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Kelly Dwyer

Karl Malone is a Hall of Famer

Kelly Dwyer
Ball Don't Lie

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If the word "respect" doesn't fly through your frontal lobe within seconds of hearing Karl Malone's name, then you're probably not suited to drive home tonight, much less work heavy machinery.

There is a fair amount, with Malone, to get down on. To not respect. The nutty trade demand, pitched right before what may have been Utah's best chance for a championship in 1999. The one-year swing with the Lakers in 2003-04 (though, hell, wouldn't you have wanted to play with Shaq and Kobe?). The uneducated flap with Magic Johnson in 1992. The ... well, that's about it.

Because when some green rookie enters the NBA -- be he blue chip or second round, four-year or one and done -- Malone is the gold standard that we'll hold him up to. He's the best-case scenario. We don't expect these players to mature and work and develop and sustain like Karl Malone, but we do know that if this particular player took the Malone route while mapping out his NBA career, then he'll squeeze each and every ounce out of the potential that he was born with.

Why?

Because Karl Malone is the player that all NBA players should strive to be.

Point guard or power forwards. Rural, urban, fast, slow, "I'm the NRA" or, "seriously, man, the NRA?" Every one of them. Nobody worked harder at his game and his development than Karl Malone. Nobody. Just a half decade into his career he was without weakness, after entering the NBA with dozens, and a period of sustained brilliance was the result.

Nineteen years in the NBA, 25 points and 10 rebounds as the average. That's ... I'm sorry, but that's astonishing. Those are numbers that make you think twice (three times, four times; every damn day) when you decide to pass on handing Malone a starting slot on your all-time team. Nineteen years, and he could have played a few more. Nineteen years, and his per-minute efficiency even in the lone gimpy year of his career at age 40 was better than 40 percent of today's starting power forwards.

Nineteen years, and he never let up. He wasn't a product of the system, he was the system. He set the screens, he made the moves, and he finished from everywhere. He also finished 1,459 points shy of breaking Kareem Abdul-Jabbar's all-time scoring record, and though the idea behind someone like Malone (just one of the greats, your instinct tells you) topping what might have been the best player at the most important position this game has, Malone would have been a rightful and deserved owner of that record had he hung around.

The issue, for better or worse, is that Karl didn't hang around. He gave his great 19, suffered through the lone injury-plagued season of his career in 2003-04, and went out. "Like Kung-Fu," he once told us, though the reference really never caught on.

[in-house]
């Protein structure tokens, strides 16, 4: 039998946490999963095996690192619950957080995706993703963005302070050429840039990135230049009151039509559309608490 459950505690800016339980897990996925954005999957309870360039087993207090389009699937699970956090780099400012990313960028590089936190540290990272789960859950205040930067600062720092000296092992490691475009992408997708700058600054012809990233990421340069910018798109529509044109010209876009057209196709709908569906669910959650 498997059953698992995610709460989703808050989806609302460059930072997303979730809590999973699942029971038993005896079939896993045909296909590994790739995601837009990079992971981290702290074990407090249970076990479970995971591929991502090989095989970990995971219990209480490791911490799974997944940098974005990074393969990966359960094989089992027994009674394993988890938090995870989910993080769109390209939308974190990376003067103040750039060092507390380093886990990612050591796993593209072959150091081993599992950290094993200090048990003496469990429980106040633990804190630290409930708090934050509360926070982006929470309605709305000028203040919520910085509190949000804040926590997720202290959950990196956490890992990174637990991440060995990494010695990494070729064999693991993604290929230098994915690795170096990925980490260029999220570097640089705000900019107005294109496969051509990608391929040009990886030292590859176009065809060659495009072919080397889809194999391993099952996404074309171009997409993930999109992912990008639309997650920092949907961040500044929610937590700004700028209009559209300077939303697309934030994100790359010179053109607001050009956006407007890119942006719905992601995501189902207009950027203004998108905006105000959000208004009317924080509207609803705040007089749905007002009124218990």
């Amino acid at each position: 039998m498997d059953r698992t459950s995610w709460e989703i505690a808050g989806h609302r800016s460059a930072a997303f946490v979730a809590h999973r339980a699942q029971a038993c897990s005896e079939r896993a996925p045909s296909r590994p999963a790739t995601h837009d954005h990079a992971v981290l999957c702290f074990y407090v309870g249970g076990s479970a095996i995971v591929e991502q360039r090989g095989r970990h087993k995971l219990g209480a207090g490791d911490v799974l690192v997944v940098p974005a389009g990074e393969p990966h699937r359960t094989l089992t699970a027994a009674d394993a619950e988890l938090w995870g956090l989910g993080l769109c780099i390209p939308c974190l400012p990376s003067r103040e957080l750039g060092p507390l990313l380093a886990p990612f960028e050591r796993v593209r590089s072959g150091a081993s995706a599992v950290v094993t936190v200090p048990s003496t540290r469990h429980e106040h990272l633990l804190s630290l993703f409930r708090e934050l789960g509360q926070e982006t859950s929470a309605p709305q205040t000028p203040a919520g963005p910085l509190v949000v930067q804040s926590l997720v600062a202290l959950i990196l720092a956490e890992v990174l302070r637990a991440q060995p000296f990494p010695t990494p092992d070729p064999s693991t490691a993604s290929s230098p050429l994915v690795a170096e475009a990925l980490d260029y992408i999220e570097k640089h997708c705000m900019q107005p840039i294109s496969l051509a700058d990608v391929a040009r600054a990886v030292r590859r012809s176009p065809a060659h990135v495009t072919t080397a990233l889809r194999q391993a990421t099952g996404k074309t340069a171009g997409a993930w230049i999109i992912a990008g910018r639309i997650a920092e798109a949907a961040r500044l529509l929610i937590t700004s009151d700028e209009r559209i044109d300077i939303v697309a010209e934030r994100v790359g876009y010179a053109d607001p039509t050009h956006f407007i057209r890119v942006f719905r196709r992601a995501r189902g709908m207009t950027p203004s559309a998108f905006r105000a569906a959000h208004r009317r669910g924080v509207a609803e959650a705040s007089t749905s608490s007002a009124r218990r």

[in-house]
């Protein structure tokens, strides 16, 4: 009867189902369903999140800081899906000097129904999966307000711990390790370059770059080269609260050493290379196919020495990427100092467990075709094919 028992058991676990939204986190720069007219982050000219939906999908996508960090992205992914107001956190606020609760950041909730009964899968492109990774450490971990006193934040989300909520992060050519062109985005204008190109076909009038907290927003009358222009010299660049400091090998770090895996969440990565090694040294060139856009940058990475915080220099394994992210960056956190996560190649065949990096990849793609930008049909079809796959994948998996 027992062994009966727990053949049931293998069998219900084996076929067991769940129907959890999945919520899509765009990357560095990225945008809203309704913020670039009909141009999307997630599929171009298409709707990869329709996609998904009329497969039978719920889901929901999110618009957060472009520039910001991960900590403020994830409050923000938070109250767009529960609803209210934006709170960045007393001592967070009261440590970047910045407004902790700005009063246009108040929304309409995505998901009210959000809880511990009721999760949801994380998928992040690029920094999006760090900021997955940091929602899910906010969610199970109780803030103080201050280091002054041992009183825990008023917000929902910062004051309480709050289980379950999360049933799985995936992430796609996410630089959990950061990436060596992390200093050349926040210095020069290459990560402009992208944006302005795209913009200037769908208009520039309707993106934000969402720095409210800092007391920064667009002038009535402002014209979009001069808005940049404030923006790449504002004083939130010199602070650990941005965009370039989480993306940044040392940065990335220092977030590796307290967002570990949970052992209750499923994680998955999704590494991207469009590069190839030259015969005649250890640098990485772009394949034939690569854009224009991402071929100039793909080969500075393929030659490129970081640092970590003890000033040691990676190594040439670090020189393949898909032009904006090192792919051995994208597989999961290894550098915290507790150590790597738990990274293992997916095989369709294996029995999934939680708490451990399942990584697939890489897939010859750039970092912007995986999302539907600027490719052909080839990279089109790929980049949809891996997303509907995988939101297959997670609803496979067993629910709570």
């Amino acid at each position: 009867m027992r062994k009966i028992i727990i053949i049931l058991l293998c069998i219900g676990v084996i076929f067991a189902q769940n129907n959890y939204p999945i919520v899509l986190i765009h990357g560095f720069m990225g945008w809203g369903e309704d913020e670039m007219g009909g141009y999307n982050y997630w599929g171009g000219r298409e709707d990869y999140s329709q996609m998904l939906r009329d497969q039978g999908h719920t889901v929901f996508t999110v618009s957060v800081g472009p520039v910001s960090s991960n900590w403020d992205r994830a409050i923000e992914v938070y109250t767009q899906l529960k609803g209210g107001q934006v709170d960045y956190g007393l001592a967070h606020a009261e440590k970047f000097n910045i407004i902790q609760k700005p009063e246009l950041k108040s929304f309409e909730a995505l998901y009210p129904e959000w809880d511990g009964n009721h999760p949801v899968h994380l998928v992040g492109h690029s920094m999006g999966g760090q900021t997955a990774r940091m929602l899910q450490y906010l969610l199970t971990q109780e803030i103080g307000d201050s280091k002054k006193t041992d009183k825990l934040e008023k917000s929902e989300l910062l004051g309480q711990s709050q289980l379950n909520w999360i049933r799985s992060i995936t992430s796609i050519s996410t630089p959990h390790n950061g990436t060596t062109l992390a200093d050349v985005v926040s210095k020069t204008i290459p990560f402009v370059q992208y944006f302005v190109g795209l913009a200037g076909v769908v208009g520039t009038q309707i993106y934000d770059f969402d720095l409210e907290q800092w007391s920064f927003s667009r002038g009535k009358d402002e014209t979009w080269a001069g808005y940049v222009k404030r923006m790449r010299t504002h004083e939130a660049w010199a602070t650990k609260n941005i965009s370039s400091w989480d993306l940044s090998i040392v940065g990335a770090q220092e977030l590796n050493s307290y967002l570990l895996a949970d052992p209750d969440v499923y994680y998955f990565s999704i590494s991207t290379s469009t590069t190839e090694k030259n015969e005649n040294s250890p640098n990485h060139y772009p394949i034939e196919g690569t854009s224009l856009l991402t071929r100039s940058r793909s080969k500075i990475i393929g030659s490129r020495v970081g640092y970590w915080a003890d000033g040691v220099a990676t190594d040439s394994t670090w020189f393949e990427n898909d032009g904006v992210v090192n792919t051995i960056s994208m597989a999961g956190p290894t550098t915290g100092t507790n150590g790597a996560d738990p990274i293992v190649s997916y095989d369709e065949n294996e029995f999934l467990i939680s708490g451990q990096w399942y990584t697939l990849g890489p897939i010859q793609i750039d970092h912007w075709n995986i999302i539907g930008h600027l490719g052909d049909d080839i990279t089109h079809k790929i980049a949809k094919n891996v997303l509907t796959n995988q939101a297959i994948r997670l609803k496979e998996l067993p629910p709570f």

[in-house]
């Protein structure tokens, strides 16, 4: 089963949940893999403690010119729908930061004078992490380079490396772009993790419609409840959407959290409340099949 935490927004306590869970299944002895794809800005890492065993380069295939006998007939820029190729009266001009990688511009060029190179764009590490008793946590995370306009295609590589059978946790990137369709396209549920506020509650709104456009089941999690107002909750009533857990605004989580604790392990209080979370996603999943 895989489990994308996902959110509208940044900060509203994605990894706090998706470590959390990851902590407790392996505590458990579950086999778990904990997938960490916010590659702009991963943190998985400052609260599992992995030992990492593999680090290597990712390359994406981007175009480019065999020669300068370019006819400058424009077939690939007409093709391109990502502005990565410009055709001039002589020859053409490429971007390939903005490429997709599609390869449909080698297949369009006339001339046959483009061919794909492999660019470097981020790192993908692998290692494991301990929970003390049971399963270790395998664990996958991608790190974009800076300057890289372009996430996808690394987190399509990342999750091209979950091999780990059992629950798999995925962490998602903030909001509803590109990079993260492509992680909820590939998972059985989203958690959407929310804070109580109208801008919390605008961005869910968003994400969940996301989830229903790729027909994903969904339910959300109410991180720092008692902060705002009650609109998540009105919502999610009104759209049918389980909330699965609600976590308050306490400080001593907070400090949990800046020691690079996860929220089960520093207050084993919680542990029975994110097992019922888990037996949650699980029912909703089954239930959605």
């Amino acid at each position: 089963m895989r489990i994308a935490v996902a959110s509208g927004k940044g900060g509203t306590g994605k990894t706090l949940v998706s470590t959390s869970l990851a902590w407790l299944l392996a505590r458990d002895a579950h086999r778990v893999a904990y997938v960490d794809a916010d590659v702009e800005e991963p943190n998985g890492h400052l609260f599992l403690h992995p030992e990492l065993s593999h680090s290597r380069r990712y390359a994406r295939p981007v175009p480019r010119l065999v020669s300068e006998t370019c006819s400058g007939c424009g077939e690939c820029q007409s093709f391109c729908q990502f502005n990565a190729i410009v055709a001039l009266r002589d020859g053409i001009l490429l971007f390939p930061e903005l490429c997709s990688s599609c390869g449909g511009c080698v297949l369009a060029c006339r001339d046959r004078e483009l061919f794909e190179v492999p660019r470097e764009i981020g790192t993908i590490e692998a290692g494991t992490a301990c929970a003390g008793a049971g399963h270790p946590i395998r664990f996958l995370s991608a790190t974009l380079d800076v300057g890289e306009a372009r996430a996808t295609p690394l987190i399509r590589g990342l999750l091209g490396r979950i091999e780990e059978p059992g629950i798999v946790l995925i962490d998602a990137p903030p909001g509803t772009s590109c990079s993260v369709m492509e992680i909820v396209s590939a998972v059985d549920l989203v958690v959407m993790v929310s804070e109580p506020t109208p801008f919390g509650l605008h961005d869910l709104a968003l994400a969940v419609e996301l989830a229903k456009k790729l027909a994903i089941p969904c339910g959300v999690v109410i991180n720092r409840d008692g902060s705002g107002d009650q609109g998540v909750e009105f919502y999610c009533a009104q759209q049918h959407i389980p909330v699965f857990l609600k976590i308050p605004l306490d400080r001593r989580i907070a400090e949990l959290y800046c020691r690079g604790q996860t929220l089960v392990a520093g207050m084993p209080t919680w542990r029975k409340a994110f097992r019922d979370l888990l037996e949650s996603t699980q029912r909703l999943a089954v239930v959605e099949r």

And since then, what? There was a roast. We heard he attempted to move his massive construction fleet down to New Orleans to work on Karl's dime to aid in Hurricane Katrina relief. He hasn't tried to coach, he hasn't tried to talk, he hasn't tried to come back. Out, like Kung-Fu.

(I'm sorry, Karl, but it just doesn't scan well.)

There was nothing mesmerizing about this man's game. There was nothing that intrigued, nothing to get wistful over, and nothing to breathlessly tell your grandchildren about. Save for all those points, all those rebounds, all those wins, and all that work. Because while Malone didn't have the prettiest sky hook, a jumper that brought rain from 25 feet, or gravity-defying exploits to spare, his work won games. Game after game, year after year, teammates be damned, he allowed his team the best chance he possibly could to win, as a result of his incessant, unrelenting, hard work.

And you could toss that in the face of whatever current NBA player you choose, but be sure to toss it in the face of the players that came before Karl, and the ones that he played alongside. Because nobody worked like Karl, in any generation. To hold him as the gold standard is cruelly unfair, because we're all holding pieces of silver in comparison. Even you, MJ. Even you, Kobe. Even you, Kareem. Magic and Larry? Go shoot another commercial.

Karl Malone never won a ring, because this is a team game and there's only so much you can do. He never won the hearts of the masses in a way that compared to the rivals he was consistently outclassing, because there was little that was charming about the way he went about his business. And because he hasn't made himself a part of our lives since his retirement six years ago, his impact will be felt less and less, as the years move along.

Which we cannot allow. Simply, utterly, cannot stand for it.

Because this is who we're supposed to look up to. Where have you gone, Joe DiMaggio? He's the guy running (actually running) a high-intensity aerobics class just one week after losing in the NBA Finals, playing in 102 of the possible 102 games along the way. He's the guy with the goofball southern accent and the curious way with words, the leather and the F-150 and Neal McCoy cassettes, who also just took a team that had no business going as far as it did, to wherever it went.

Karl Malone is the best-case scenario. Your greatest hopes for whatever player you want to pick. If they Karl Malone'd it, they'll be the best they can be.

It's hard to think of a legacy that demands as much respect as that.

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